A WOMAN is facing a potential prison sentence after admitting biting off part of an ear in a late night fight at a village cricket club function.

Kate Temple, 33, was told by a judge that custody is, “the most likely” outcome when she returns to court to be sentenced next month.

It follows her ‘guilty’ plea to a charge of inflicting grievous bodily harm on another woman, during a disturbance at a hog roast night, staged at Dawdon Colliery Welfare Cricket Club’s Welfare Park ground, in Seaham, County Durham.

The incident took place late on July 21, 2013, but it was only at today’s (Wednesday March 11) short hearing in the case, at Durham Crown Court, 20 months after the event, that Temple admitted responsibility.

Her victim, a 31-year-old local woman, was said to have had about a one-third section of an ear severed in the melee.

Temple, of Windermere Road, and her older sister, Louise Scollen, of St John’s Terrace, both in Seaham, were subsequently arrested amid police inquiries into the incident.

Initially both she and Miss Scollen, now 39, were charged with unlawfully and maliciously causing grievous bodily harm with intent, and the lesser alternative of simply inflicting grievous bodily harm, on the same injured party.

Both pleaded ‘not guilty’ to both charges last August, and the case was adjourned for a trial.

Defence counsel Tony Hawks told that hearing the outcome of expert medical reports was awaited, based on dental impressions given by both women.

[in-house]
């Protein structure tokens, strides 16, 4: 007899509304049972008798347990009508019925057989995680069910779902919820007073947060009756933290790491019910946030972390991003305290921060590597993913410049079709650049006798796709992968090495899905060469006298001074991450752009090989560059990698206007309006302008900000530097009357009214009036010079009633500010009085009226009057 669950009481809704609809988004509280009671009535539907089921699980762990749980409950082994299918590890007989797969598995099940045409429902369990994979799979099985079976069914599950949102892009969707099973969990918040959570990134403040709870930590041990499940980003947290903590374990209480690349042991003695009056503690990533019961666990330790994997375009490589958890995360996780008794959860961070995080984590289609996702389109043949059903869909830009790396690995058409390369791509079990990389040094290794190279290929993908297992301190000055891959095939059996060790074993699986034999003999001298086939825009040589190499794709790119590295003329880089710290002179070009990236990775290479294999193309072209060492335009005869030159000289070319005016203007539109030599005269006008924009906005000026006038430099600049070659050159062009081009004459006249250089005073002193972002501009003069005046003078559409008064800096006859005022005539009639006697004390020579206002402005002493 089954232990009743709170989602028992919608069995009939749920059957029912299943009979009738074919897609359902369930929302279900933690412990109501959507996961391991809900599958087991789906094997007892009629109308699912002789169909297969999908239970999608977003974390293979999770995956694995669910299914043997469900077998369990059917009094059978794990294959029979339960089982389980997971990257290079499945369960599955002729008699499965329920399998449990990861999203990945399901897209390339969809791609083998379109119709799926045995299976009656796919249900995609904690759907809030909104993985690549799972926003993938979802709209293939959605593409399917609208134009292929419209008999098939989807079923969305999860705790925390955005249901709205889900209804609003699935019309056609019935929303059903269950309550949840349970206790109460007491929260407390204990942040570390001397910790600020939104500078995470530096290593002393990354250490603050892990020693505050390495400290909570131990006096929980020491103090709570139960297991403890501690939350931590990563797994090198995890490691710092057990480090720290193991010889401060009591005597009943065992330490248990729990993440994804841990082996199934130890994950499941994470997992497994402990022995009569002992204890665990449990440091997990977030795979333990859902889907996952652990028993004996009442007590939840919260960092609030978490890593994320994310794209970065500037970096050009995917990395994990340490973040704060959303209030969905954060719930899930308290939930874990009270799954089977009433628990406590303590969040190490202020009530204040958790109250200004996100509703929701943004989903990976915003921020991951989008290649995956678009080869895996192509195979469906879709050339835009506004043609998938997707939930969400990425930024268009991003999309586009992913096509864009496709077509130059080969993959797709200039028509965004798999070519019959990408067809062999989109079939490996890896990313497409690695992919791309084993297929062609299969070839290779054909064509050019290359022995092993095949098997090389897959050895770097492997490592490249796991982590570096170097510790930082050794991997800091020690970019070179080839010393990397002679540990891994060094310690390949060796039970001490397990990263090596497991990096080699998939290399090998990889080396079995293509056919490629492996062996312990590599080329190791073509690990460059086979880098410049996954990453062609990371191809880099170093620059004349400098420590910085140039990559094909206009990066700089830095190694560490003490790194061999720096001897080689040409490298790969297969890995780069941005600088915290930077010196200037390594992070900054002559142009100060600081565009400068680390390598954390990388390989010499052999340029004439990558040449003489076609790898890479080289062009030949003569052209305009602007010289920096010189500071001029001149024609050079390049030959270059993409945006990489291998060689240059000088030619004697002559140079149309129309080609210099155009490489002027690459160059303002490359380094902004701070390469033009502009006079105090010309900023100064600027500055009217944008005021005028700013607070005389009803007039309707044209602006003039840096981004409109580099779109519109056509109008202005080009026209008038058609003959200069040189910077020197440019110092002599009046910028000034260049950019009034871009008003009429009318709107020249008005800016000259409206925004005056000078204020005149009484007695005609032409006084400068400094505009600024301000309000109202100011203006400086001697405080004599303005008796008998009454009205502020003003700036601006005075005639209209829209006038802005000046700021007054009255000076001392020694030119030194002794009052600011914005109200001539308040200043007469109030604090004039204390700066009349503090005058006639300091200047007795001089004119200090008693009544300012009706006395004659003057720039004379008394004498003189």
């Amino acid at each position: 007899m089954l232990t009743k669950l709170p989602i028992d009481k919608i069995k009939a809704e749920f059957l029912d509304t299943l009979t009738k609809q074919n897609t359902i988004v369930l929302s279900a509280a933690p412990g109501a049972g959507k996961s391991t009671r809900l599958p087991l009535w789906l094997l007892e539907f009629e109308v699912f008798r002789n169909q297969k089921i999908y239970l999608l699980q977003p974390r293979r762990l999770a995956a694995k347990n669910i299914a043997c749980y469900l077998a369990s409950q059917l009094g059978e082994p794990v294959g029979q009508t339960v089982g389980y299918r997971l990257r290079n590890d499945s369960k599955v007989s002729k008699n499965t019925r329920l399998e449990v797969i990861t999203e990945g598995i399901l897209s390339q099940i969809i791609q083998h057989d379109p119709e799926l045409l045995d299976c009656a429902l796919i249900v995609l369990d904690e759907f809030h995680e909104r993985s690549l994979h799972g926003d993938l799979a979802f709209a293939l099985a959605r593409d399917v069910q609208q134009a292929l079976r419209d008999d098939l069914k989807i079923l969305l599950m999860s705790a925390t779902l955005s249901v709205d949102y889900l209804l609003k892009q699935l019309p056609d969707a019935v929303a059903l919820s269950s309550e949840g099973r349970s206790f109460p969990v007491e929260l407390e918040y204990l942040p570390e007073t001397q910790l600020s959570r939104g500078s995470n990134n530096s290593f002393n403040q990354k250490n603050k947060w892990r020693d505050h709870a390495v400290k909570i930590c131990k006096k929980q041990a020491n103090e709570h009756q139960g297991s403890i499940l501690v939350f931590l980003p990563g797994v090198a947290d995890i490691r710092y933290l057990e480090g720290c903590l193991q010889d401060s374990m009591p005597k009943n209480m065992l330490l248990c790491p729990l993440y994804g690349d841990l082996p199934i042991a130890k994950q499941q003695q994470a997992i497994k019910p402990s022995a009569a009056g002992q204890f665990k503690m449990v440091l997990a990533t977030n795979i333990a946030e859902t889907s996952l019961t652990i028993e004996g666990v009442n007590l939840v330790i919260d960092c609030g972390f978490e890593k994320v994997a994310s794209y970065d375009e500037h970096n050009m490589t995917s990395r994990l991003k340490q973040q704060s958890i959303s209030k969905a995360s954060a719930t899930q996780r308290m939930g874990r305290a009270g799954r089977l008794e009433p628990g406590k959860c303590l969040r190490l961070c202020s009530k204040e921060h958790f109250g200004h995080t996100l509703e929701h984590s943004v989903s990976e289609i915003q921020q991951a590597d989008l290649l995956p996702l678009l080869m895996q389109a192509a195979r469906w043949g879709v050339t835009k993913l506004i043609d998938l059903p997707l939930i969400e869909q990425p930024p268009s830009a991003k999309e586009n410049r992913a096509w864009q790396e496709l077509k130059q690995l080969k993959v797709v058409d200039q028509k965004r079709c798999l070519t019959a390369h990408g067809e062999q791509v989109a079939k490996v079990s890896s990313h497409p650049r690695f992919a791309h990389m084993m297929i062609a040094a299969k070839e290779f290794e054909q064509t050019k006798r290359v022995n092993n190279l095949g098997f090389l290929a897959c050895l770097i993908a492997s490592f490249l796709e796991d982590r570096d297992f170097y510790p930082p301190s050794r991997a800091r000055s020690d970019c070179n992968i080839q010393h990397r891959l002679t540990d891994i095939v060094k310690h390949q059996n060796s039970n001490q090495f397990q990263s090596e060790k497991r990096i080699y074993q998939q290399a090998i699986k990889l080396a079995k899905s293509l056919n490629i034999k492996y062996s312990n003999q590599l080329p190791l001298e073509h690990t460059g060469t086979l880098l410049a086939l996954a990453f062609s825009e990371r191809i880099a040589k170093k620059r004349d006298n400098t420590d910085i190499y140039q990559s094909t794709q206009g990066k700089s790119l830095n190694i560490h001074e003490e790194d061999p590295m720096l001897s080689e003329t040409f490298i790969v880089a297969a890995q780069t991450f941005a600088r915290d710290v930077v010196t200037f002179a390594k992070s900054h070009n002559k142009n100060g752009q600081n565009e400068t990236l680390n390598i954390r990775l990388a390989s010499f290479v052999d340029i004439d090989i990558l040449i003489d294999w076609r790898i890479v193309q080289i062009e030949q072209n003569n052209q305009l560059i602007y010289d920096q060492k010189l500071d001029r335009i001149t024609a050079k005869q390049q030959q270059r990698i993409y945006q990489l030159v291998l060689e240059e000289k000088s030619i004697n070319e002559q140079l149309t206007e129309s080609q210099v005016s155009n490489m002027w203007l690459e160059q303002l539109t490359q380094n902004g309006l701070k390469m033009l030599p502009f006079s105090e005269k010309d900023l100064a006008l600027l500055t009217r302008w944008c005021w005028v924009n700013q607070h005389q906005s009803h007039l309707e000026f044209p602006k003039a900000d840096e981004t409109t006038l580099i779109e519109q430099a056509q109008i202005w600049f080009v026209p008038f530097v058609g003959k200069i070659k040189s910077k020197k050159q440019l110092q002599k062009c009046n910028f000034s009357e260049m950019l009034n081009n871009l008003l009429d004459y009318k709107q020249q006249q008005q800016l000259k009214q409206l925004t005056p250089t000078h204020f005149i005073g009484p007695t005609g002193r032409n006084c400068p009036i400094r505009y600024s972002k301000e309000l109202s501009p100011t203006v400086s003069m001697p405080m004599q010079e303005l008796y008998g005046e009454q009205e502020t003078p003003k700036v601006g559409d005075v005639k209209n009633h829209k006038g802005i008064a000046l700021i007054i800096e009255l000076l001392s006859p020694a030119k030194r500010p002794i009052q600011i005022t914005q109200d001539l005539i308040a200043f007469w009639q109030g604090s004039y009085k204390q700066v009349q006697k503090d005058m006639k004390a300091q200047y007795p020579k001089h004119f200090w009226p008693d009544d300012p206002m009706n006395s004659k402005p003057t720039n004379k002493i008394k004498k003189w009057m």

When the case came back to court today Temple admitted the second charge, which Shaun Dryden, for the prosecution, said was considered “acceptable” to the Crown.

He said, “in the light of the plea offered” by Temple, the prosecution would not proceed with the case against Miss Scollen.

Bob Spragg, for Temple, told the court: “She’s of previous good character”, but added that the defence is seeking further reports prior to sentence.

Mr Hawks, for Miss Scollen, asked for a costs order in favour of his client, in the light of events.

Judge Simon Hickey, who agreed to the request, “in principle”, adjourned the case pending completion of the reports on Temple.

But he added: “The fact I’m adjourning in your case should be taken as no indication as to what the final sentence will be.

“You have pleaded ‘guilty’ to a serious offence, and, in my judgement, a sentence of custody is most likely.”

He bailed Temple to return for sentence in the week of April 20.

Judge Hickey recorded formal ‘not guilty’ verdicts on the charges still denied by both defendants.